Georgia is one of the reddest states on the political map, yet Democratic nominee for governor Stacey Abrams is running neck-and-neck against her GOP rival in the polls.
Republican nominee Brian Kemp held the slimmest of leads among likely Georgia voters, 47-46, over Abrams, according to an Ipsos/Reuters/University of Virginia Center for Politics poll reported on Wednesday. Kemp’s 1 percentage point lead is statistically insignificant.
That poll reinforced results reported on Oct. 11 from an Atlanta Journal-Constitution/Channel 2 Action News survey that also found a 1 percent lead for Kemp.
The race is stunningly close in a state that last elected a Democrat (Roy Barnes) for governor in 1998. If Abrams wins, she will become the nation’s first African-American woman governor.
Republicans control the Georgia legislature. Both U.S. senators from Georgia are GOP members, and the state gave its electoral votes in 2016 to President Donald Trump. Despite all the madness coming from the White House, around 50 percent of Georgia voters still approve of the president’s job performance, the Ipsos poll showed.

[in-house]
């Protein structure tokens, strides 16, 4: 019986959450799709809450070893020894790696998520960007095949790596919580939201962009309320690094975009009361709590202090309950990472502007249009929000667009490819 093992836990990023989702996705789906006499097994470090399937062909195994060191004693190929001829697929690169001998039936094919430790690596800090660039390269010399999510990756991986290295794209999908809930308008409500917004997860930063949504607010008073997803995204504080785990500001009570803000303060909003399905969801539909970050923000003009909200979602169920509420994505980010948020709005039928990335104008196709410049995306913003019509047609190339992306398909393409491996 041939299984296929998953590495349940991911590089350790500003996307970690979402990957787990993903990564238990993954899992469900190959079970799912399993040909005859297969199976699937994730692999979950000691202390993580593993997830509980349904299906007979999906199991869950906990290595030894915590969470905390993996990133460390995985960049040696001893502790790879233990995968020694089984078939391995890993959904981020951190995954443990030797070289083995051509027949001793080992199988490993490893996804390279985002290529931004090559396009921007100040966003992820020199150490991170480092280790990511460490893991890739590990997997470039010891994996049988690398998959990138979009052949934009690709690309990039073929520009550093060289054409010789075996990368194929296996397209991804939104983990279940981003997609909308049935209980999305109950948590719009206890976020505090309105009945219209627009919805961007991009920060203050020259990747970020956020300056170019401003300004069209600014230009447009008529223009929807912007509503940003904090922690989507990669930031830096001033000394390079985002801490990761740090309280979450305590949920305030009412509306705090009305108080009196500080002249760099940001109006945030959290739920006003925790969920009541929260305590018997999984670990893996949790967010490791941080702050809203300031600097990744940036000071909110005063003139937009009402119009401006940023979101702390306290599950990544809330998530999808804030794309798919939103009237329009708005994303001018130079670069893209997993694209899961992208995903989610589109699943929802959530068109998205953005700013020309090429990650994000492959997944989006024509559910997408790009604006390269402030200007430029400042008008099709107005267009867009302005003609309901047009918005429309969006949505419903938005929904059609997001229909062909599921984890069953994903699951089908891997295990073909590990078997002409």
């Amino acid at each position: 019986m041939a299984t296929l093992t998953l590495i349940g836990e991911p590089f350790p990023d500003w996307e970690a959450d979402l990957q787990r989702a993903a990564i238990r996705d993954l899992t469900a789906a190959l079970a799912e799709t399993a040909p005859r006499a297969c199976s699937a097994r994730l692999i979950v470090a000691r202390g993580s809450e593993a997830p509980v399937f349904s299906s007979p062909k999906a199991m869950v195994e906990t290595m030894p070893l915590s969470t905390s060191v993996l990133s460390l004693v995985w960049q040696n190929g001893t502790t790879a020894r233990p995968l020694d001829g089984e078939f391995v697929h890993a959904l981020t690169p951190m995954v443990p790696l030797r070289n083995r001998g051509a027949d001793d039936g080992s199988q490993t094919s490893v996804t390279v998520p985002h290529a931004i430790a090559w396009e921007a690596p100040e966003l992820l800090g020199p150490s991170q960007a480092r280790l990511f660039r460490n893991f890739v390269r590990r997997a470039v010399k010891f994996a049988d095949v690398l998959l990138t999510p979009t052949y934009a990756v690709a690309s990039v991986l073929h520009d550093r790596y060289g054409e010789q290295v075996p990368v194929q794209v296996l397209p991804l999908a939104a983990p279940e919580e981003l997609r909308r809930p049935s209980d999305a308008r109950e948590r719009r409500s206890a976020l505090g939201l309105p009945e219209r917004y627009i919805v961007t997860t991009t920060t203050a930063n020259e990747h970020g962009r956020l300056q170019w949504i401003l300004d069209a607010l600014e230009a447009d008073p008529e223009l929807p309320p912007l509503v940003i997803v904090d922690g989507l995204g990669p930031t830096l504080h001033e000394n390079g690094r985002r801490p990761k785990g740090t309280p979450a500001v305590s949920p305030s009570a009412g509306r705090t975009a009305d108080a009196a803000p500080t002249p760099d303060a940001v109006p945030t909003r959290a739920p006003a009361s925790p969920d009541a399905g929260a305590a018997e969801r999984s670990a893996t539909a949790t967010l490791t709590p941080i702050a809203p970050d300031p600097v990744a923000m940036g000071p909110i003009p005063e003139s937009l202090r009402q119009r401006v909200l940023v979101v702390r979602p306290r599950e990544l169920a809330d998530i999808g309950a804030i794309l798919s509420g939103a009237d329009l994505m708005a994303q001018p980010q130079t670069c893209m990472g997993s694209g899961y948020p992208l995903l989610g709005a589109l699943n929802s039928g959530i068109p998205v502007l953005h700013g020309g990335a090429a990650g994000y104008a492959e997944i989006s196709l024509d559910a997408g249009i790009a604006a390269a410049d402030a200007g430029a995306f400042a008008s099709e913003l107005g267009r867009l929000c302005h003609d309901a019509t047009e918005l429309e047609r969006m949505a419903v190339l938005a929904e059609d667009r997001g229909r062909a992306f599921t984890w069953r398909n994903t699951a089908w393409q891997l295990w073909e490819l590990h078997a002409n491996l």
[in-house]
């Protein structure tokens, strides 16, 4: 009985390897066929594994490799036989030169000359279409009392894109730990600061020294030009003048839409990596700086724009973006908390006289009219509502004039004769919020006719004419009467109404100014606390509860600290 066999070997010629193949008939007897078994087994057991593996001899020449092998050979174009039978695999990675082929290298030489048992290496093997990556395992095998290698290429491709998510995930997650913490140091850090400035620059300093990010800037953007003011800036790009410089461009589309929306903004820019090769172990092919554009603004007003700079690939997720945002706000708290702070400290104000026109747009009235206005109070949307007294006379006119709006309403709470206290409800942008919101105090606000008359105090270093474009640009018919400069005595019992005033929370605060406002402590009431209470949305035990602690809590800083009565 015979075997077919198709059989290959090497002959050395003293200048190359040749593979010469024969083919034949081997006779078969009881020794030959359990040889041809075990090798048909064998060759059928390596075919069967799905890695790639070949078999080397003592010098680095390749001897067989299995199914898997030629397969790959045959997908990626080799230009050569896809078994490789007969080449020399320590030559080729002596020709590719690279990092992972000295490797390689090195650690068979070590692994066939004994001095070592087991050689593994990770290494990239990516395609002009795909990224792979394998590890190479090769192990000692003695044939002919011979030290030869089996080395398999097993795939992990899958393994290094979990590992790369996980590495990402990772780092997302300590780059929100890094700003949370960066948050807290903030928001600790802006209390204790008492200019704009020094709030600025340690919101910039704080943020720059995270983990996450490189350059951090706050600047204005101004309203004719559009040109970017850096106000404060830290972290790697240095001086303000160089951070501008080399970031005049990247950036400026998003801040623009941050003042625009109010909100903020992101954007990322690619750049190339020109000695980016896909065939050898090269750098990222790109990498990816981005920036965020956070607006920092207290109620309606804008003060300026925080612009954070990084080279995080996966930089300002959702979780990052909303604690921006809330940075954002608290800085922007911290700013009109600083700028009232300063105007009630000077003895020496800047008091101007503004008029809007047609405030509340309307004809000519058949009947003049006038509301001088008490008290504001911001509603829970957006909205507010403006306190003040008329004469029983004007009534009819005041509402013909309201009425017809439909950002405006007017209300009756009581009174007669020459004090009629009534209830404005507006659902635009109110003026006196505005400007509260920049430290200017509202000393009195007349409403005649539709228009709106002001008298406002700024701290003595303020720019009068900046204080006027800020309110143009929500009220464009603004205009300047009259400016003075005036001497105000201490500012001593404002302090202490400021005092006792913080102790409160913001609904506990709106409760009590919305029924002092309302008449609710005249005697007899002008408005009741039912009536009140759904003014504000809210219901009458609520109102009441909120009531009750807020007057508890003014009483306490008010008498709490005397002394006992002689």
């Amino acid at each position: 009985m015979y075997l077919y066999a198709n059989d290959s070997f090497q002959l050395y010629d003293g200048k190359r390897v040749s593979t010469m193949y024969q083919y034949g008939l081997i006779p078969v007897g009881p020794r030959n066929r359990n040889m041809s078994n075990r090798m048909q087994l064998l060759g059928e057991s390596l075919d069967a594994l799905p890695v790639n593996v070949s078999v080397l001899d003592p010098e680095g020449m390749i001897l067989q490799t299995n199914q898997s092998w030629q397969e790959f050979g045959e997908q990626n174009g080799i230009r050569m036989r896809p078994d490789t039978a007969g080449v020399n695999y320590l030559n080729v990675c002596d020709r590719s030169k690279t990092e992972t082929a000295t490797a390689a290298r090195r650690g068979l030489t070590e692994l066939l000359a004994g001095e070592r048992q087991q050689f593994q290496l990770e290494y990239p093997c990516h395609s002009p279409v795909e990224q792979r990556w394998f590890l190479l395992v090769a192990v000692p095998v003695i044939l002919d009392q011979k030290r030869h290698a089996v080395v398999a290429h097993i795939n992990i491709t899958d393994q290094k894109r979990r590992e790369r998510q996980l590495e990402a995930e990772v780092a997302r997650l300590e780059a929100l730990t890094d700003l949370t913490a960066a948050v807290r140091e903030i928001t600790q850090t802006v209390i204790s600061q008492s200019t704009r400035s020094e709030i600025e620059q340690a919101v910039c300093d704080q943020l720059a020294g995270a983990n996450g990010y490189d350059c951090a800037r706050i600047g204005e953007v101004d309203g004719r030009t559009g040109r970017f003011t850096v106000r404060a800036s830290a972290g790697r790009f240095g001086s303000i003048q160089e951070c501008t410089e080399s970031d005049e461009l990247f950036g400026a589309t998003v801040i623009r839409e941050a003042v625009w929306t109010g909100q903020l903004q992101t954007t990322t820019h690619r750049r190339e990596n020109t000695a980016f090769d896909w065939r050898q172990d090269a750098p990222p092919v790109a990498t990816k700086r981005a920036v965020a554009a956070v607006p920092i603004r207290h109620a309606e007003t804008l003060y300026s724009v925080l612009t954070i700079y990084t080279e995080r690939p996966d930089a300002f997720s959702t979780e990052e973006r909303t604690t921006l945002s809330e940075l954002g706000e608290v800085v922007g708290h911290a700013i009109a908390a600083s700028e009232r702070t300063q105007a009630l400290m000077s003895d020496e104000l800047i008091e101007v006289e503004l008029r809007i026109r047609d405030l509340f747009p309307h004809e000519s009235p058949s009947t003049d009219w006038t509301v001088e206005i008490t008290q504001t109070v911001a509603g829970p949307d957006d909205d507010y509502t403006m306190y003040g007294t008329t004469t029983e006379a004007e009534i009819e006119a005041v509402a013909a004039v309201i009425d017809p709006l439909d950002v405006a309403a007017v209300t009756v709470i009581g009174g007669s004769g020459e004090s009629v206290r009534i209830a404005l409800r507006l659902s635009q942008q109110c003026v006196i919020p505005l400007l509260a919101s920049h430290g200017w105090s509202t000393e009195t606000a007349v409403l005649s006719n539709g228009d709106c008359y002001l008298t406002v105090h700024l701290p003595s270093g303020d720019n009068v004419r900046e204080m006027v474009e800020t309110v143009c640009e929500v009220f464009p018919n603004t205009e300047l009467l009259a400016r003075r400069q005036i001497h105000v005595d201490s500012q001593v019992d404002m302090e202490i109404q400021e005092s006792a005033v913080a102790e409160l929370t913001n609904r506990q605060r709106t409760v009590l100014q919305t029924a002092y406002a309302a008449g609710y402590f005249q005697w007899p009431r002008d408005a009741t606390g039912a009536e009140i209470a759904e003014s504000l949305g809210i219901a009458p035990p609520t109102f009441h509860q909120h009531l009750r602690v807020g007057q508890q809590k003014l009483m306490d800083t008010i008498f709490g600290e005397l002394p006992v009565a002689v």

Yet Abrams is making headway in a historic bid for governor. Part of the reason is the demographic changes taking place across the state, according to Fox News. Metro Atlanta’s nonwhite population almost doubled from 1970 to 2015, and those minority voters largely support Democrats. At the same time, Georgia has seen a record number of people register to vote for the midterm election.
No wonder Kemp, who oversees elections in Georgia as secretary of state, is trying every trick in the book to suppress minority voters from participating in November. His efforts include an attempt to block 53,000 voter registration applications—about 70 percent of whom were African-Americans.